Addie Boswell is an artist and writer living in Portland and grown in Iowa. She believes in the imagination of children, the necessity of duct tape, and the power of art to connect communities and otherwise improve the world. Always inspired by the places she's lived and the people she meets, her art returns again and again to human stories. Recent picture books include The Snow Dancer, Five on the Bed, and the "In Motion" series that starts with Go, Bikes, Go! Her community-based public art can be found in libraries, hospitals and community centers around the Northwest. When not working from her home studio, she is probably building scrappy furniture, filching drawings from her daughter, reading when she should be sleeping, and waiting for the rain to return.
My faith is in people. There is always extraordinariness in ordinary life, and there is always a story to tell. The stories I find myself returning to are about family, shared work, growth, the seasons, and a sense of community or place. Children are a constant source of inspiration. They have inherent creative power, raw courage to experiment, and they ask astonishing — and altogether ordinary — questions. Much of my artwork has a playful, childlike exuberance to it, and often my stories come directly from things kids say or do.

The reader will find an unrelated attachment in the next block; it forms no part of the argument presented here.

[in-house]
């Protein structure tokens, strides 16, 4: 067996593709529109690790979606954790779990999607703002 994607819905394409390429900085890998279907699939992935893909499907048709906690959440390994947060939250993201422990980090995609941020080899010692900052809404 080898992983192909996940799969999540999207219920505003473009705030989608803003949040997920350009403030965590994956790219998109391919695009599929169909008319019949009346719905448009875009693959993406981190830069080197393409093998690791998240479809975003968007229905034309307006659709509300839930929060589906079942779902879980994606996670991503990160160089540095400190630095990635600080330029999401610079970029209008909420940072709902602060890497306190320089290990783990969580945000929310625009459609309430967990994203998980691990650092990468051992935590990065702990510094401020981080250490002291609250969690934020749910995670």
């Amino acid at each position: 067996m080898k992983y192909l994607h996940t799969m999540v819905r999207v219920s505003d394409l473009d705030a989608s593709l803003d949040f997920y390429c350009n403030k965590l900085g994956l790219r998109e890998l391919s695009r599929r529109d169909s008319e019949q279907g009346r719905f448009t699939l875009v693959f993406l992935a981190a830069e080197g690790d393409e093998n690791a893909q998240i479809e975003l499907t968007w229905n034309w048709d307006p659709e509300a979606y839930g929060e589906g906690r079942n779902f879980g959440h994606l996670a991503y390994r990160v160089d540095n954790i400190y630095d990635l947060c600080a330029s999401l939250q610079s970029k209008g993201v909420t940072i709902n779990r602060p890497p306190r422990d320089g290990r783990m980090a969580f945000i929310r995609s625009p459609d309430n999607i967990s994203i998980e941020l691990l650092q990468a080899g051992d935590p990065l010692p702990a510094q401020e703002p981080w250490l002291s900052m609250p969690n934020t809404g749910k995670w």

Originally an oil painter and printmaker, I am drawn to the disciplined process of color and layer but the spirit of recycled and street art. I also have a strong practical bent that wants creativity to be useful. These are the reasons I gravitate to public art and picture books, both of which make art accessible — imperative really — to everyday life. Both forms allow me to meet people of all ages and backgrounds and chase ideas through place and time. And I get to read like a fiend and call it “research.”